|Council Edition 2000
State Council Meeting 2000
President's Message (Virginia Isbell)
Members Wanted for I & R Study Committee (Marian Wilkins)
Democracy Network (Suzanne Meisenzahl)
Legislative Program 2000 (Jean Aoki)
Campaign Finance Reform Bill (Laure Dillon)
Raywid Busy on Education Front!
Access Room Celebrates 10th Anniversary! (Jean Aoki)
League Local News - Honolulu (Grace Furukawa)
League Local News - Big Island (Virginia Isbell)
League Local News - Kauai (Carol Bain)
Access Room Celebrates 10th Anniversary!
Almost 10 years ago, Electra who was then the executive director of Common Cause, Evelyn Bender of The League of Women Voters, the Reverend Robert Fraser of the Council of Churches, and Marguerite Peach representing AAUW had prevailed on the Legislature to provide them with the space for an access room to help citizens through the maze of the legislative process and to provide the facilities and equipment to help them write testimony and to lobby the legislature. As Evelyn puts its, it was also the place for citizens to gather and share ideas and a place to sit.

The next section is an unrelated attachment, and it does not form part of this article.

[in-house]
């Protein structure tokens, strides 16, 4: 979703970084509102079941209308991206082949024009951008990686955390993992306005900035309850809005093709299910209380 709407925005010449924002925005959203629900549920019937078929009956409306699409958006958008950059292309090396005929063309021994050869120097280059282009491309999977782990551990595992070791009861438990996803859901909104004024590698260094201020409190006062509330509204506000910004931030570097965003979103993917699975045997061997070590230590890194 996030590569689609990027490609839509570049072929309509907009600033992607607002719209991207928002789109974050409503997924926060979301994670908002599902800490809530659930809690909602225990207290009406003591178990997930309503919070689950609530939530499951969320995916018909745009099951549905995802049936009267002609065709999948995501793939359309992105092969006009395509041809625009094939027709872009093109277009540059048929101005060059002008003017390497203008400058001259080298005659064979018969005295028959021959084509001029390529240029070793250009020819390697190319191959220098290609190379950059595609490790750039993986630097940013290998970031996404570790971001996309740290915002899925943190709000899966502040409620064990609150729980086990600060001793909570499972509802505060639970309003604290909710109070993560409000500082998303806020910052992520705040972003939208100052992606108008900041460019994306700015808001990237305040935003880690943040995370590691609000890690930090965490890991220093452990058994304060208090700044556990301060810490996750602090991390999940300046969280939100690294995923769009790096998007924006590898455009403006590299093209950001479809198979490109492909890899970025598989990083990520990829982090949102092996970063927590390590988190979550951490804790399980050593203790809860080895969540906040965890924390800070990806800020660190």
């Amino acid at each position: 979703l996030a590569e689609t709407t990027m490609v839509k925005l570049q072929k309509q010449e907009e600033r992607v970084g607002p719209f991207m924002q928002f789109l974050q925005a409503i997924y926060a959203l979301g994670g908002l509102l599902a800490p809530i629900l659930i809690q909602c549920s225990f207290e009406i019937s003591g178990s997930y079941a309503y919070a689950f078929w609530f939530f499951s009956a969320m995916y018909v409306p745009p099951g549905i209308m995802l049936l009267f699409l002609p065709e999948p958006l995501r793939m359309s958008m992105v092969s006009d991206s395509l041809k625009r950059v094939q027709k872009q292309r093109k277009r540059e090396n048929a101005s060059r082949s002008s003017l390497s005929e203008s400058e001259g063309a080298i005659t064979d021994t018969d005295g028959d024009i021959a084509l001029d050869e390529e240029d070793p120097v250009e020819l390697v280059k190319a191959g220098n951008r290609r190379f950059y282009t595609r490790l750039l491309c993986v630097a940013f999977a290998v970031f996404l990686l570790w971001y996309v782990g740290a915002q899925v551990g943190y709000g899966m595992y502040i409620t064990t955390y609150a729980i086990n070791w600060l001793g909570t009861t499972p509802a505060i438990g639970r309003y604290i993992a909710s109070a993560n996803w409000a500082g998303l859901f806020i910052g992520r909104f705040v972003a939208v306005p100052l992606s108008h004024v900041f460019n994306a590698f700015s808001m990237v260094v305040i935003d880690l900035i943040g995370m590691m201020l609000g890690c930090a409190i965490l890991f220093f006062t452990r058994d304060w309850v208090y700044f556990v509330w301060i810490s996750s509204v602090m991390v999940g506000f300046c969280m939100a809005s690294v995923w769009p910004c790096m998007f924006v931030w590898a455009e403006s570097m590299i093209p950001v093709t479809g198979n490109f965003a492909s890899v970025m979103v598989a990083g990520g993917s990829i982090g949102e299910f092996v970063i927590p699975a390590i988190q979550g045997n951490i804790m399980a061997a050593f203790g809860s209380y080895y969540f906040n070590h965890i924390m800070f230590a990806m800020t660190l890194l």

Electra spoke of how she cried with joy when she first stood in the dark empty room. "I also recall being able to feel a certain 'buzz' and saying aloud that this is the power center ... it was a personal moment of intensity that I have seldom experienced in my 52 years, and I think that it is not an overstatement to say that politics in Hawaii was changed forever because of that room. Suddenly we were tenants, not visitors."
Speaking about all the odds against their achieving this goal, Electra quoted the then Senate President Richard Wong querying, "Who is this public you keep talking about, Ms. Anderson?"
According to Evelyn Bender, the Access Room was one of a package of 64 reforms requested by the group, and through the years, most of them have been realized. The fact that our legislature is as open and accessible to its citizens as it is today can be attributed to the efforts of these four activists as well as to the efforts of some of the reform-minded legislators of that day and those that continue to seek further reform.
Today, the Public Access Room is the only one of its kind in the 50 states and is touted nationally as a model for other states to follow. In 1999, 4000 people visited the room to use its facilities and an additional 6,000 calls came in. Equipped with 5 computer terminals, 2 typewriters, two word processors, a printer and a copier, Access Room staffers will advise and help people on formatting and printing copies of testimonies for committee hearings, and help you track bills on the Legislature's website.
|Council Edition 2000